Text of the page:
For over 300 years these ideas influenced the church and there were many diverse ideas written about. There was no central council, no unification. Then came an Emperor of Rome (Constantine) who made Christianity the official religion, changing from pagan worship. He wanted a united Christianity, a central ruling council. The people of the church were called to meet. From this council meeting we have the Apostles’ Creed, and the church was unified. But along with this came the idea of the Jews having such wrong ideas everything they did must be opposed. Even Passover was tossed out, they said their Easter they created replaced it.

I think it is time we take a closer look at the policies they established. The idea of scripture telling us not to be led in worship by the seasons like the pagans do as a reason it means to cancel Sabbath on the last day of the week instead of the first, or that Mary discovered Christ had risen these or that Mary established Sunday because she discovered on Sunday morning that Christ had risen during the night has been thoroughly disproved as reasons, so let’s not go over that dead end again. Something so important as these cancellations would have been made clear in scripture like circumcision and diet has. Where are these instructions?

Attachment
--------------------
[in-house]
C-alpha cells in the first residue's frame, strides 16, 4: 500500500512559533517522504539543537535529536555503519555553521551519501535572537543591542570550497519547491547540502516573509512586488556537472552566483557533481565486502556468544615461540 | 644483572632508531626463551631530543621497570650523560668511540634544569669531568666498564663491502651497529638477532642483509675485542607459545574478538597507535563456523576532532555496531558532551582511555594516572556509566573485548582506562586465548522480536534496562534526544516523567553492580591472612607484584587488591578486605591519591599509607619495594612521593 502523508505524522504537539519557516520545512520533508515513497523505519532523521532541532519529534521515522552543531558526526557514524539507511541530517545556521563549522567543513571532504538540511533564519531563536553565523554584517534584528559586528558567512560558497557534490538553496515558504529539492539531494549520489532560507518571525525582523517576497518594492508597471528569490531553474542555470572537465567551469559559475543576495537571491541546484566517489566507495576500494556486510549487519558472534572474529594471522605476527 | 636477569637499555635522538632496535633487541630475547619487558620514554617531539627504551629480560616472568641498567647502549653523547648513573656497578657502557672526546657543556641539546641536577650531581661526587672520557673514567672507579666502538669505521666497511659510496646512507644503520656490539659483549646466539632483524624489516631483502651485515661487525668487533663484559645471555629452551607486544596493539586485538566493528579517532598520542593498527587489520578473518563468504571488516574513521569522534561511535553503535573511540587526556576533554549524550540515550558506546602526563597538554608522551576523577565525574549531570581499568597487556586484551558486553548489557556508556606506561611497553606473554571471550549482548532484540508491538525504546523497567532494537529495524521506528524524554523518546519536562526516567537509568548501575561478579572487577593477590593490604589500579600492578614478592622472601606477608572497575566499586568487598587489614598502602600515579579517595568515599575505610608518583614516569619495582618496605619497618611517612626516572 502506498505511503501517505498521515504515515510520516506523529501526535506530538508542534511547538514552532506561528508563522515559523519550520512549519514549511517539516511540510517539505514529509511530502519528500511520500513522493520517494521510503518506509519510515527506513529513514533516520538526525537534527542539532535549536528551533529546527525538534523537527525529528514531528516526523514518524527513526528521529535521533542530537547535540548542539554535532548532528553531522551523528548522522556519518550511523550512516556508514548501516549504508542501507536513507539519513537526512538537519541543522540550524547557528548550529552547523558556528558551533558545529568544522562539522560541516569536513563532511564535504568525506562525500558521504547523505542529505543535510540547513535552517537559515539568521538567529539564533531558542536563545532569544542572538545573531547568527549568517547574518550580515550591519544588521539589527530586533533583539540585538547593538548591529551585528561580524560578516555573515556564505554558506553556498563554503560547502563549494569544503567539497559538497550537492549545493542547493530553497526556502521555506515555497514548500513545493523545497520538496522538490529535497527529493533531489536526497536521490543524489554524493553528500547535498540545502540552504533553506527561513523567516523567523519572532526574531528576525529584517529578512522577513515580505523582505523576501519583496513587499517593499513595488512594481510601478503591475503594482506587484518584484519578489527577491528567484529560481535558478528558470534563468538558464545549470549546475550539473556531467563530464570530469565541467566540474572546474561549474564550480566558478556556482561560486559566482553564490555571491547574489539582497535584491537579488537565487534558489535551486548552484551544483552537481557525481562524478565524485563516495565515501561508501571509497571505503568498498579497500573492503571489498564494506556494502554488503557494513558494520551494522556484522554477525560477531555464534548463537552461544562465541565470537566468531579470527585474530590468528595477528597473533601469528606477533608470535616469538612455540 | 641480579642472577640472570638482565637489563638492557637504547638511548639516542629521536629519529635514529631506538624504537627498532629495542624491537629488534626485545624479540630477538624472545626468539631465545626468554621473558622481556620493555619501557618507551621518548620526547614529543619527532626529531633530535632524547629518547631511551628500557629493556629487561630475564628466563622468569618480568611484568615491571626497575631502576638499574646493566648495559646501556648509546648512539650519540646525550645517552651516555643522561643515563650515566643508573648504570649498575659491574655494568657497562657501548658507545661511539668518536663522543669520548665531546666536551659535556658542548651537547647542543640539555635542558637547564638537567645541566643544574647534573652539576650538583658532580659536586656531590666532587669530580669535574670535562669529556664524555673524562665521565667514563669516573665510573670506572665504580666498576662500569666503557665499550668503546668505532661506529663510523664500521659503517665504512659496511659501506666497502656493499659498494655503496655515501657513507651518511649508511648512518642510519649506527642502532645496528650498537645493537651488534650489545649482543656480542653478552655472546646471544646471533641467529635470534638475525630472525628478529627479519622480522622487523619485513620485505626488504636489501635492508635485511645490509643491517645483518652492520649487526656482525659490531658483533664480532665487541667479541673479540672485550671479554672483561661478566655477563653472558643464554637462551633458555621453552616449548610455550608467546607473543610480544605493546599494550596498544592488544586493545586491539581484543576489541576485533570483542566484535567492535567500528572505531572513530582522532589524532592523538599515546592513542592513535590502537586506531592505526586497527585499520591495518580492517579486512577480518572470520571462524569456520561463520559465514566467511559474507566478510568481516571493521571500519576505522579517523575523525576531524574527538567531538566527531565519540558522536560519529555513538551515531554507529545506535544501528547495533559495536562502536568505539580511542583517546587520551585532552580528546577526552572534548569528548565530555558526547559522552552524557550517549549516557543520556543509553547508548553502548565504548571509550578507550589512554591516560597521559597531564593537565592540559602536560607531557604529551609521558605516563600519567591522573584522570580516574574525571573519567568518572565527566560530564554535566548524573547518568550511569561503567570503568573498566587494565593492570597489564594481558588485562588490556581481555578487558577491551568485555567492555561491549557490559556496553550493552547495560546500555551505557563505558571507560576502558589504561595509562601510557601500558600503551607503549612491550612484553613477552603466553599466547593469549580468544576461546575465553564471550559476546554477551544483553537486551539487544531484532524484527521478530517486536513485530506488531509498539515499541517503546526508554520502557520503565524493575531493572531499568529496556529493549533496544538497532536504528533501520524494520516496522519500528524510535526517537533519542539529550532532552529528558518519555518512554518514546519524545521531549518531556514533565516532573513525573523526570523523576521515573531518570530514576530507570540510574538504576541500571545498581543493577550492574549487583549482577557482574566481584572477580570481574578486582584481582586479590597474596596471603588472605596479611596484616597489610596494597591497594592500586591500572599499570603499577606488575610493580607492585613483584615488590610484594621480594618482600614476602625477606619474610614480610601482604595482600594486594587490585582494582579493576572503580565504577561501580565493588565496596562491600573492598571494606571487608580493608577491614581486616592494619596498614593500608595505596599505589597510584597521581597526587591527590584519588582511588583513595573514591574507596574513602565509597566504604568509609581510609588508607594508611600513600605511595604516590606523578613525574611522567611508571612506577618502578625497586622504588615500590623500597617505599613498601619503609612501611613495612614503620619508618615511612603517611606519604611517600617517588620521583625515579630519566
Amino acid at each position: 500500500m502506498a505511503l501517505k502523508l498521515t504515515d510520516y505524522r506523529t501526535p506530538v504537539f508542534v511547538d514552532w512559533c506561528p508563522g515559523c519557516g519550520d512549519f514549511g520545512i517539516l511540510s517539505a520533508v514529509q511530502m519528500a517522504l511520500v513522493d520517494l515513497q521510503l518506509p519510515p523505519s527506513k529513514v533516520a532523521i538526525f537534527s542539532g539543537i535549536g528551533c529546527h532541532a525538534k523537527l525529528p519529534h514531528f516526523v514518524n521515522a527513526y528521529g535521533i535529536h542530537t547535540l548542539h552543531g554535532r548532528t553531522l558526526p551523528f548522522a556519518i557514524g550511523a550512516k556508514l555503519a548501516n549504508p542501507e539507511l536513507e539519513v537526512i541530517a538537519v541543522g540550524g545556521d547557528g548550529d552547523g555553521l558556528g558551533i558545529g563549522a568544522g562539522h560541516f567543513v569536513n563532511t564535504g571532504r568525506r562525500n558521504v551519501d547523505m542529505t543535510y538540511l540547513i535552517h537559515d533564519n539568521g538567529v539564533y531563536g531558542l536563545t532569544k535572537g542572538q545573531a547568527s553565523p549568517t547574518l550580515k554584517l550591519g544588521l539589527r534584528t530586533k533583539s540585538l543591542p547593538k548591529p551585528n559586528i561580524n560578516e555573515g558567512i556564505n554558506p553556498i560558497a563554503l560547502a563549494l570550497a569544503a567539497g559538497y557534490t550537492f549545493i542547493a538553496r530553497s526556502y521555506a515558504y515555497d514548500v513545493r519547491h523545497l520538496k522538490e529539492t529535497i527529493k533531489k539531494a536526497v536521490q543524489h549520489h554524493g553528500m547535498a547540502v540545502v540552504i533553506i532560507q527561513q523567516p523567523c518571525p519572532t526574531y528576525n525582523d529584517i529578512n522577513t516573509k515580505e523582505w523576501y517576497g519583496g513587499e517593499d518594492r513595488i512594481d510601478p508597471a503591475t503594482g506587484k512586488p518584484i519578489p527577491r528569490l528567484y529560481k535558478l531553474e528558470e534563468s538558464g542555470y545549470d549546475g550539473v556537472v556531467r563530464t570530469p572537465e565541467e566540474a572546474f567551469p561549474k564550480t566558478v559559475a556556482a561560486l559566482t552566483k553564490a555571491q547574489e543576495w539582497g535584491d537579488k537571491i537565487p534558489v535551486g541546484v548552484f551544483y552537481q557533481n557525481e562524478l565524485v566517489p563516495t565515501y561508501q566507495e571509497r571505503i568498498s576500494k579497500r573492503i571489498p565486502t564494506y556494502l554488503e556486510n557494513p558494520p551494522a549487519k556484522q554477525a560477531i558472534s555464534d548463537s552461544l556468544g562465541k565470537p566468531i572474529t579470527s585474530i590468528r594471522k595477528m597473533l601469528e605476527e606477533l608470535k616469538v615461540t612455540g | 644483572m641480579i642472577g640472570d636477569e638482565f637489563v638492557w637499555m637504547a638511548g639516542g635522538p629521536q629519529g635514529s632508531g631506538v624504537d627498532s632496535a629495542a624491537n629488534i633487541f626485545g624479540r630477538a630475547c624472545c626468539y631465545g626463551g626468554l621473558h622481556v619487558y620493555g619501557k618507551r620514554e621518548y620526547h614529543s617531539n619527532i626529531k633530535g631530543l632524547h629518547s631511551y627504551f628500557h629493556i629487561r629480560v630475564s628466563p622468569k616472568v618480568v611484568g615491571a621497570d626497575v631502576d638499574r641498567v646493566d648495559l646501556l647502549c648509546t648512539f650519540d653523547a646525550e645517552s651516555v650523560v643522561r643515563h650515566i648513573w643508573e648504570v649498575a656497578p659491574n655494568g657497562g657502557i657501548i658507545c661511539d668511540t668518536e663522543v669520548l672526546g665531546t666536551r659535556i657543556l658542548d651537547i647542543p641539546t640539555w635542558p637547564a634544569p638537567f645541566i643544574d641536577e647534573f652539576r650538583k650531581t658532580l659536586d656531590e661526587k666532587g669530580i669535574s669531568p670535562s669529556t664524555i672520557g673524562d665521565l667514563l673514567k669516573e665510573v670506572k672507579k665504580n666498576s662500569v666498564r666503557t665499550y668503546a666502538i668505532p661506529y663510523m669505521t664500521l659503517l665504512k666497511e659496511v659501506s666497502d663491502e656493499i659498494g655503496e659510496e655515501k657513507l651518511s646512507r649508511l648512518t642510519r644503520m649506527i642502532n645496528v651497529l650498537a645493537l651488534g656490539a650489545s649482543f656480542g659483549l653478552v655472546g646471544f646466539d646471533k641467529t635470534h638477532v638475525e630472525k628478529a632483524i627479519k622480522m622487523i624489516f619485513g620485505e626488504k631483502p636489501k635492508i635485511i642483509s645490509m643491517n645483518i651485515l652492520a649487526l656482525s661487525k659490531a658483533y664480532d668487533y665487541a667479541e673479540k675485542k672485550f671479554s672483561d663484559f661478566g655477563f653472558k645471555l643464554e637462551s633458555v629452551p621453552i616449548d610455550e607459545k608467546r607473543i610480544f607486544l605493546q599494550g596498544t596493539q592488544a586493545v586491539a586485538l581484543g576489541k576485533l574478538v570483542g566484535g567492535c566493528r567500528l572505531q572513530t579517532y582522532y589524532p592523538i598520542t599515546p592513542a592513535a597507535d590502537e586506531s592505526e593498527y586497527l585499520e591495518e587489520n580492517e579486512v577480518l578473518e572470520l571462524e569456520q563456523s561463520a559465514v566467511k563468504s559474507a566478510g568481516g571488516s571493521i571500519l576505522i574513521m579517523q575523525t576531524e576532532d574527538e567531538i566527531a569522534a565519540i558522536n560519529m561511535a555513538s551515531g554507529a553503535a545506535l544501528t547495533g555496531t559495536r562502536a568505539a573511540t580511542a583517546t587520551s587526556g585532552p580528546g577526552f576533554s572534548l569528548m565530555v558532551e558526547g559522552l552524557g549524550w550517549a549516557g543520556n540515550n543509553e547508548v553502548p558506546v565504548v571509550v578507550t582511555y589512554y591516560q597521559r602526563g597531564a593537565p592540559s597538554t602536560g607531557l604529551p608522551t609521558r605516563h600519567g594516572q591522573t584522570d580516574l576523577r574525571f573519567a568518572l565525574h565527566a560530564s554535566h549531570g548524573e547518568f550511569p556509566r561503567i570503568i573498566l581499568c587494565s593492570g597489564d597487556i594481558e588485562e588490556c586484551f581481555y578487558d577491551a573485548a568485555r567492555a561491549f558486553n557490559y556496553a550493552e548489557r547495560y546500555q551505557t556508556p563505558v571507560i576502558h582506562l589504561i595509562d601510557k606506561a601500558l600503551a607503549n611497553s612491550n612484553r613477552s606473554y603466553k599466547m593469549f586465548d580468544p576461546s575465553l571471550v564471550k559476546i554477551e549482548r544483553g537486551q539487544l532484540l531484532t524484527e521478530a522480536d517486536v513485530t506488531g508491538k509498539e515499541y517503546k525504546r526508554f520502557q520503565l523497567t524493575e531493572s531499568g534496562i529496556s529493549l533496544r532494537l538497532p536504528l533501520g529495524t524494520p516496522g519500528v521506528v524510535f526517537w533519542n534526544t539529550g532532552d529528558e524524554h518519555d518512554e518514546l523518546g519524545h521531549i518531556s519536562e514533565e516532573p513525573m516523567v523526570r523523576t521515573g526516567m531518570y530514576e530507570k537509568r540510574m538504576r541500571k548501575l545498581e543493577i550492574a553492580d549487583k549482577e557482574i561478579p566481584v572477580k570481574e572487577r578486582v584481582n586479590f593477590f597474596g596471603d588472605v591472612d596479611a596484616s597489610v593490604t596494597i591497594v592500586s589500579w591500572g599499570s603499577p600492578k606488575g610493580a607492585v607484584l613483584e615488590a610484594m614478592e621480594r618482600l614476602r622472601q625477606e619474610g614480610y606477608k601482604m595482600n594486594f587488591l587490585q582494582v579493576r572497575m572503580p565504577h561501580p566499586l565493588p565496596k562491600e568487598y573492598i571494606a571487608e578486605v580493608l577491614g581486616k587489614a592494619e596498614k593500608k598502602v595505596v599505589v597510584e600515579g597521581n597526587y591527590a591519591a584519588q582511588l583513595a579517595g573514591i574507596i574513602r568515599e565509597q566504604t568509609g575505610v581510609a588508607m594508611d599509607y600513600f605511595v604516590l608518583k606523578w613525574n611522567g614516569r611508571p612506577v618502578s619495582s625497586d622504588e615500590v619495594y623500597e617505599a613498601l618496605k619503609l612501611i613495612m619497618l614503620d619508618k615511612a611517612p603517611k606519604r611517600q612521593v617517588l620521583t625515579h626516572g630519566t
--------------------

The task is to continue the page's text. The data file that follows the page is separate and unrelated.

Magenta

Senior Member
Jul 3, 2015
28,711
7,205
113
#2
In the Hebrew Scriptures, the Jewish prophet Amos records that God declared He would do nothing without first revealing it to His servants, the prophets (Amos 3:7). From the Old Covenant to the New, Genesis to Revelation, God provides picture after picture of His entire plan for mankind and one of the most startling prophetic pictures is outlined for us in the Jewish feasts of Leviticus 23.

The Hebrew word for “feasts” (moadim) literally means "appointed times." God has carefully planned and orchestrated the timing and sequence of each of these seven feasts to reveal to us a special story. The seven annual feasts of Israel were spread over seven months of the Jewish calendar, at set times appointed by God. They are still celebrated by observant Jews today. But for both Jews and non-Jews who have placed their faith in Jesus, the Jewish Messiah, these special days demonstrate the work of redemption through God’s Son.